Feminism and the Fashion Industry
I’m a fashion journalist. This is not, I’m guessing, exactly a great opening statement for a blog on a feminist website… Sorry.
The good news, though, is that I’m a teenage feminist fashion journalist and blogger at a genuinely morally good publication – and that my biggest inspiration in life is a (“grown-up”!) feminist fashion journalist at an equally morally good publication.
So, why am I telling you this?
Because I think that the industry I work in deserves to be cut some slack. I’m guessing that most young feminists look on it as a bit of a moral nightmare, because of the sexual and physical exploitation of models, and because of its blatant size-ism, and because it’s generally considered to be “a bit shallow."
And yes, all of that is true.
But there is a good side to the fashion industry, there really is.
For starters, not everyone in the fashion industry is out to get the “regular girls” (by which I mean the girls who don’t fit into dresses seen on catwalks). Some magazine (admittedly mostly the online ones) such as Lipstick Royalty (the one I write for) and N.E.E.T. feature normal people, as well as young, up-coming writers, designers, photographers, and models, many of whom are making their mission in life to change the industry as we know it. And then there’s this:
“It seems similarly anti-female to suggest that in order to be a true feminist, one is not allowed to have any vanity… Patriarchal society or not, everyone likes to look good…
Here, one suspects, lies the nub of the anti-fashion prejudice. Good God, women doing something – just for themselves? Spending their own money? Women making themselves feel good just for themselves…? Dear God, cover your eyes, think of the children!”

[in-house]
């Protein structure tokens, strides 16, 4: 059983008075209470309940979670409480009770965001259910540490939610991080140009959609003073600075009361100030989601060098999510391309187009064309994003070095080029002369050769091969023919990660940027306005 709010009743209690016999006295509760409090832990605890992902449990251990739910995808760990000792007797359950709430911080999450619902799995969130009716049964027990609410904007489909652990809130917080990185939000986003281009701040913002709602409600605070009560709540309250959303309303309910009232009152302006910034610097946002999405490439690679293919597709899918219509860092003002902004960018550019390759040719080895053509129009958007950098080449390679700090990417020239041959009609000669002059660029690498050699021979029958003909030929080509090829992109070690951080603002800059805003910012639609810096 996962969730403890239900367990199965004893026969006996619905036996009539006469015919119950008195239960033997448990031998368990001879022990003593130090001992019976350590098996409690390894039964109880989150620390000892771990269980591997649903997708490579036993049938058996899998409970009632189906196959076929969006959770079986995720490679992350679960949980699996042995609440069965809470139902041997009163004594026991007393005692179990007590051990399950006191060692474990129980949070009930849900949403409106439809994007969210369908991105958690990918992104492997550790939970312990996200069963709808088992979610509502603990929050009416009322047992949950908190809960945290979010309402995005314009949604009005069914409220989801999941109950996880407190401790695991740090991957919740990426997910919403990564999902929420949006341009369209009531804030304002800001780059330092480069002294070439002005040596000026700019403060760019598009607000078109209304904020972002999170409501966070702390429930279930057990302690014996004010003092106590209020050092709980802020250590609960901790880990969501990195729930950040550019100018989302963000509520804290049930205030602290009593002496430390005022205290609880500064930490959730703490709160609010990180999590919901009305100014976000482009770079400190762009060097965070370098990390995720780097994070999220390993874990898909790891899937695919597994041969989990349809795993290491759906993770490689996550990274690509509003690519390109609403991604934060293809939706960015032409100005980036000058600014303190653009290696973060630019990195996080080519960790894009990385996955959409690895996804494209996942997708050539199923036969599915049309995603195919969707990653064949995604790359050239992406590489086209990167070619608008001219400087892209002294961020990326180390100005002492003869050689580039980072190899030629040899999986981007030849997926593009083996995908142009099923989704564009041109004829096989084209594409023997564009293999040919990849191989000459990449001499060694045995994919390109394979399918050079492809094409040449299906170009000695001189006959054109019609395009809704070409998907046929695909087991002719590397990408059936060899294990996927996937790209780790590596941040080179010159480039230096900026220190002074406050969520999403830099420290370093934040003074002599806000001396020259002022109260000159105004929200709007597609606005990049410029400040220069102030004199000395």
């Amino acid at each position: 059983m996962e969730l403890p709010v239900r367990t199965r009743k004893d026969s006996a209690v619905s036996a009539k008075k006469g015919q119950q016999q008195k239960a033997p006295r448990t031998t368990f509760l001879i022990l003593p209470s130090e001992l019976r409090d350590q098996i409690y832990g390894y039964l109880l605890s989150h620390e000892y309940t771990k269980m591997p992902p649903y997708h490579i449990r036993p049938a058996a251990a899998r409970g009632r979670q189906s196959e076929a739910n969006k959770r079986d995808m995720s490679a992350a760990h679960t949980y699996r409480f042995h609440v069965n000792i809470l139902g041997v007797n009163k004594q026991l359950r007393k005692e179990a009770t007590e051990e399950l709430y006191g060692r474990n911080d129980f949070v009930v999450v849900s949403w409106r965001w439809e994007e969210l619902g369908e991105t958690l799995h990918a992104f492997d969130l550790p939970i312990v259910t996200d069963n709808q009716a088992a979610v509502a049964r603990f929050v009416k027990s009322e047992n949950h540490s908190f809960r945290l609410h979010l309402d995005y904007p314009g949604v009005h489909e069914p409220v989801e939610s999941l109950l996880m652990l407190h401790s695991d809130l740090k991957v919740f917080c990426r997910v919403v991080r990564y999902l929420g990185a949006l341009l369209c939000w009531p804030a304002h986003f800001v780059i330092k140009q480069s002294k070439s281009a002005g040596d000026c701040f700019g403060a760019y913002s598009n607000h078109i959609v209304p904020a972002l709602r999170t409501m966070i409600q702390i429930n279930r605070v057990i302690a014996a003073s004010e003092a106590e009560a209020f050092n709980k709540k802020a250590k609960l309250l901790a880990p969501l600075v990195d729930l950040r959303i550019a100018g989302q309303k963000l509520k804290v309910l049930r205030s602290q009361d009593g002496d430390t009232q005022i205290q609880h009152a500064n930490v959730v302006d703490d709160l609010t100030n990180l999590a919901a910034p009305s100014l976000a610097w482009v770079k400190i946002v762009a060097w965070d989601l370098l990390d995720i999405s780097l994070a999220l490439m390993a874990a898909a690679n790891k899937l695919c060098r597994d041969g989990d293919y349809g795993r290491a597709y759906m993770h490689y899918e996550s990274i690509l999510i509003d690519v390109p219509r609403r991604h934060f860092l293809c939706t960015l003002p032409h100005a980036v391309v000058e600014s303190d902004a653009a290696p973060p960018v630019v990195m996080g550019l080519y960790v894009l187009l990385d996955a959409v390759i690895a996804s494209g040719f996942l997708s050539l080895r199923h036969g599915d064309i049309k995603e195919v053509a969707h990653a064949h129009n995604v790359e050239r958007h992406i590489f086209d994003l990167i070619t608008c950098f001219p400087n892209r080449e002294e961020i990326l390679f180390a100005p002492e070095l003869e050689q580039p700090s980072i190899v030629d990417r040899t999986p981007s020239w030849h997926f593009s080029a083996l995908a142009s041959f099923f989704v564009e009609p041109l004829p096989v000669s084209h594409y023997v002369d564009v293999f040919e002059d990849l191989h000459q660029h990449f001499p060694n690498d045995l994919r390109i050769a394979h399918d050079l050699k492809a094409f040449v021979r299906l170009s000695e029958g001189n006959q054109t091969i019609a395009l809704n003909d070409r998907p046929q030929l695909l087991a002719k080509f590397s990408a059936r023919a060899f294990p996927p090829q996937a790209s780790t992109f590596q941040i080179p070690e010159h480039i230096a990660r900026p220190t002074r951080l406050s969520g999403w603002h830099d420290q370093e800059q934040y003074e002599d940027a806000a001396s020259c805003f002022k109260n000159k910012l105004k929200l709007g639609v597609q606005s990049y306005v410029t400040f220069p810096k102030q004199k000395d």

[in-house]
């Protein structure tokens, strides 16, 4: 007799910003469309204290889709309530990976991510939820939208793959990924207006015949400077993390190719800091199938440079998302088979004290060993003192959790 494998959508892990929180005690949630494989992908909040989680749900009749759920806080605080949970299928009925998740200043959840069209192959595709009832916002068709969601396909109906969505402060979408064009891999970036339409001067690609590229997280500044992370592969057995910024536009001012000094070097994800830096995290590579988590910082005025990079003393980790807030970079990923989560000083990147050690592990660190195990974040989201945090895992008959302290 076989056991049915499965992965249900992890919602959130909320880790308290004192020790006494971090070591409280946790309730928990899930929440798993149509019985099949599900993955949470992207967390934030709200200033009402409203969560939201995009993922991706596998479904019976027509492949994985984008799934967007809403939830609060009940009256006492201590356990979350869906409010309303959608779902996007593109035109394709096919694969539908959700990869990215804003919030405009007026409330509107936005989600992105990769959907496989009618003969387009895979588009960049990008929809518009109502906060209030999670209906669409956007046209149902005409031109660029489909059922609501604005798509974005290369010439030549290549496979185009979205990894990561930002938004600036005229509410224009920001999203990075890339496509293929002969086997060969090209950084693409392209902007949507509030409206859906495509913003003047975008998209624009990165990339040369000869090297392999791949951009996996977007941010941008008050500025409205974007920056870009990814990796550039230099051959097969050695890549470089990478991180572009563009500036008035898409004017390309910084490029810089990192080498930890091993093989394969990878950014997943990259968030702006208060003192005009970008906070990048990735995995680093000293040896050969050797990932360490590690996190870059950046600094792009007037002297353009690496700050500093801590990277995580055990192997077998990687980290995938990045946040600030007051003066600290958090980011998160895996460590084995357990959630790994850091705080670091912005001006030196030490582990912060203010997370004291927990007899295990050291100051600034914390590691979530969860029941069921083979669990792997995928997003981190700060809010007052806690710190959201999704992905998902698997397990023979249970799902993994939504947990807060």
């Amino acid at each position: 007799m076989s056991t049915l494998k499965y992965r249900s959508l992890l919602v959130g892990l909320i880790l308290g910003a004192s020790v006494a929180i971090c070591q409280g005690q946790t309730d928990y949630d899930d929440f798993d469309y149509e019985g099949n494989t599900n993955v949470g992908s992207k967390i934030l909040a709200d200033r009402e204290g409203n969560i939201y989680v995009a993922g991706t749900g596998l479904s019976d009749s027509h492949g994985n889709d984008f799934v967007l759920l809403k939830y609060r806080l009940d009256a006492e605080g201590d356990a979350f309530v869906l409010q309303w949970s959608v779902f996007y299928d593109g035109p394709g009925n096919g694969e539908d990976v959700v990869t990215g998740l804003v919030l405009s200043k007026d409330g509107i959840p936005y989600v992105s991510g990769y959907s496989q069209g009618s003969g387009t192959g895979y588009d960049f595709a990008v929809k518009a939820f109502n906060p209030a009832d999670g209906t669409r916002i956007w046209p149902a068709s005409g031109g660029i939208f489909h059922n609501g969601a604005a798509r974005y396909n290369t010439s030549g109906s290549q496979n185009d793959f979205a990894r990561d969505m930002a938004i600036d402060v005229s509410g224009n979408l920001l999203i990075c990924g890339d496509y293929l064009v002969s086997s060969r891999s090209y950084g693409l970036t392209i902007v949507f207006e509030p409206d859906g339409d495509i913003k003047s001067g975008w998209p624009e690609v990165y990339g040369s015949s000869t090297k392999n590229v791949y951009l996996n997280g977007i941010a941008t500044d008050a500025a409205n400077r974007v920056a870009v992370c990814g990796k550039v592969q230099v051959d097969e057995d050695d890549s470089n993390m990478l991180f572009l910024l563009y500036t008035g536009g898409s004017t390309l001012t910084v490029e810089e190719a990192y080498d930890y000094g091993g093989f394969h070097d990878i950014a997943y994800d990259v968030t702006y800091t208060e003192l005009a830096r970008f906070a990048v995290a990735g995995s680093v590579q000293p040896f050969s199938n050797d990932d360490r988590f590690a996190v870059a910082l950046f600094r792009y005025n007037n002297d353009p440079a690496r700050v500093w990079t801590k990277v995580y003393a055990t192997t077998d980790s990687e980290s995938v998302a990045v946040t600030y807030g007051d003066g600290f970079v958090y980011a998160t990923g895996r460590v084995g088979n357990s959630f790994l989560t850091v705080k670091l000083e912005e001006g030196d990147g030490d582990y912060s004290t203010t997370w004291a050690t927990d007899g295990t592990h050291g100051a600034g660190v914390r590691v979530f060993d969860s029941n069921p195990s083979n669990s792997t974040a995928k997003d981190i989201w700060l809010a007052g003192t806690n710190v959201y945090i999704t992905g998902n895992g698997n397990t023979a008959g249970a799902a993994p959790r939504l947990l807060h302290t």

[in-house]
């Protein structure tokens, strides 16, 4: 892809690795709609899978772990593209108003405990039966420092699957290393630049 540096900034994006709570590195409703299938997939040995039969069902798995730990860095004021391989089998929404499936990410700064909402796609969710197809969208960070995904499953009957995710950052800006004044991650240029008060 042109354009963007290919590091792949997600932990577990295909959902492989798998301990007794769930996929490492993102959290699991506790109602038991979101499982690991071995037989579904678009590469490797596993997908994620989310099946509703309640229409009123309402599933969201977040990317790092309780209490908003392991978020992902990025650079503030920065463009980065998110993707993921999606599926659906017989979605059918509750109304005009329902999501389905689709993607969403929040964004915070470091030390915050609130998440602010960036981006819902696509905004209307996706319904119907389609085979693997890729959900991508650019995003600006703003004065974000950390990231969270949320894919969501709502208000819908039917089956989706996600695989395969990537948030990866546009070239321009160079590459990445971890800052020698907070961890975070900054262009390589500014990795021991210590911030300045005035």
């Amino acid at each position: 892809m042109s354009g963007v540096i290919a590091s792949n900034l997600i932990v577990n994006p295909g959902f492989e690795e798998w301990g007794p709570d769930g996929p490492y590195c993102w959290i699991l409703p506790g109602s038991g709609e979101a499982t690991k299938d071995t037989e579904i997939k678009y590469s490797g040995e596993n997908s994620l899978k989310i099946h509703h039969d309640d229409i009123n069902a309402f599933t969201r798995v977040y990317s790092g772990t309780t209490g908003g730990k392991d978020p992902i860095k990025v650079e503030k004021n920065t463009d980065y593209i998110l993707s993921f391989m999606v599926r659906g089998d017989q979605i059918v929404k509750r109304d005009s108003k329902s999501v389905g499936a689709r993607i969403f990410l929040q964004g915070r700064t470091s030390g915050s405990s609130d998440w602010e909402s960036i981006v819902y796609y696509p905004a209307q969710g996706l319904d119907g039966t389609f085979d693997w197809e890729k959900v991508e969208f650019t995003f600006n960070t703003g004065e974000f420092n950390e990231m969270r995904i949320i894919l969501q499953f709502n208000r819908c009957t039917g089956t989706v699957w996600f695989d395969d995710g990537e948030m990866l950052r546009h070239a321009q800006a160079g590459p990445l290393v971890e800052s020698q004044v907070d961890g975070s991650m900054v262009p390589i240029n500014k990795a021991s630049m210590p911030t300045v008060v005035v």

That’s an extract from the section on “Vanity, the joys thereof” in ‘The Meaning of Sunglasses’, a fashion book by the aforementioned “grown up” feminist fashion journalist, Hadley Freeman, of the Guardian and British Vogue… and I think she’s right. One of the in-built prejudices we have about the fashion industry is that it’s exploitive of women, and that it forces women to conform to standards that men find attractive…
But, generally speaking, almost every major player in fashion is female, from the editors to the bloggers, and to a lesser extent, the designers, too. And, I don’t know about you, but I wear what I wear for me. I don’t care what any male in my life might think. It’s his problem if he thinks I should spend less time in jeans and t-shirts, and more time showing him my legs. I’m not going to – and I tell this to my Grandad on a semi-regular basis (much as it pains me).
I think that we should happily embrace this industry; it’s essentially ours, anyway, and, well, I don’t know about you, but I think that a large dose of feminist opinion into it might be able to alleviate all of the major problems I mentioned, Size Zero, and the sexual exploitation of models especially.
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